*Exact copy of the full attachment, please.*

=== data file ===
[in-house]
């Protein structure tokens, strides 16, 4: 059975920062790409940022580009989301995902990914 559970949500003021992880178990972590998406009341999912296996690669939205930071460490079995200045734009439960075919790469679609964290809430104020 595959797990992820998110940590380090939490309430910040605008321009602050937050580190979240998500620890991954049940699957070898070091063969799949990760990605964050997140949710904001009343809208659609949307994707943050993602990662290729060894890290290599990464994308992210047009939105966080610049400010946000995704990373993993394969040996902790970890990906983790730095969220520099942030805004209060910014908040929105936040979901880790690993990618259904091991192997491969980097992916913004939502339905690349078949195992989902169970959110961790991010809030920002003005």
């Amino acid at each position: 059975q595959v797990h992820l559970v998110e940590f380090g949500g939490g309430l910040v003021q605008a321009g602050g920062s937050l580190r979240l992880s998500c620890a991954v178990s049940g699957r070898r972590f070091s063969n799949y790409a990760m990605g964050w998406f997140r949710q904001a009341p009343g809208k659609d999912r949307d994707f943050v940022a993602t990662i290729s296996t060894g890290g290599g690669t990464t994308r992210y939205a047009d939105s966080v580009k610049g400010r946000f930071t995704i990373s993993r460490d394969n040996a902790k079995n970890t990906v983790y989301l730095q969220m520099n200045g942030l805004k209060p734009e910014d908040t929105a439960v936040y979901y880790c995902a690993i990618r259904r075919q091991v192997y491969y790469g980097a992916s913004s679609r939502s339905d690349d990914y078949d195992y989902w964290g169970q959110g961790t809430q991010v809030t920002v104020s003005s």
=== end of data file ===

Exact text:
[in-house]
């Protein structure tokens, strides 16, 4: 059975920062790409940022580009989301995902990914 559970949500003021992880178990972590998406009341999912296996690669939205930071460490079995200045734009439960075919790469679609964290809430104020 595959797990992820998110940590380090939490309430910040605008321009602050937050580190979240998500620890991954049940699957070898070091063969799949990760990605964050997140949710904001009343809208659609949307994707943050993602990662290729060894890290290599990464994308992210047009939105966080610049400010946000995704990373993993394969040996902790970890990906983790730095969220520099942030805004209060910014908040929105936040979901880790690993990618259904091991192997491969980097992916913004939502339905690349078949195992989902169970959110961790991010809030920002003005």
């Amino acid at each position: 059975q595959v797990h992820l559970v998110e940590f380090g949500g939490g309430l910040v003021q605008a321009g602050g920062s937050l580190r979240l992880s998500c620890a991954v178990s049940g699957r070898r972590f070091s063969n799949y790409a990760m990605g964050w998406f997140r949710q904001a009341p009343g809208k659609d999912r949307d994707f943050v940022a993602t990662i290729s296996t060894g890290g290599g690669t990464t994308r992210y939205a047009d939105s966080v580009k610049g400010r946000f930071t995704i990373s993993r460490d394969n040996a902790k079995n970890t990906v983790y989301l730095q969220m520099n200045g942030l805004k209060p734009e910014d908040t929105a439960v936040y979901y880790c995902a690993i990618r259904r075919q091991v192997y491969y790469g980097a992916s913004s679609r939502s339905d690349d990914y078949d195992y989902w964290g169970q959110g961790t809430q991010v809030t920002v104020s003005s």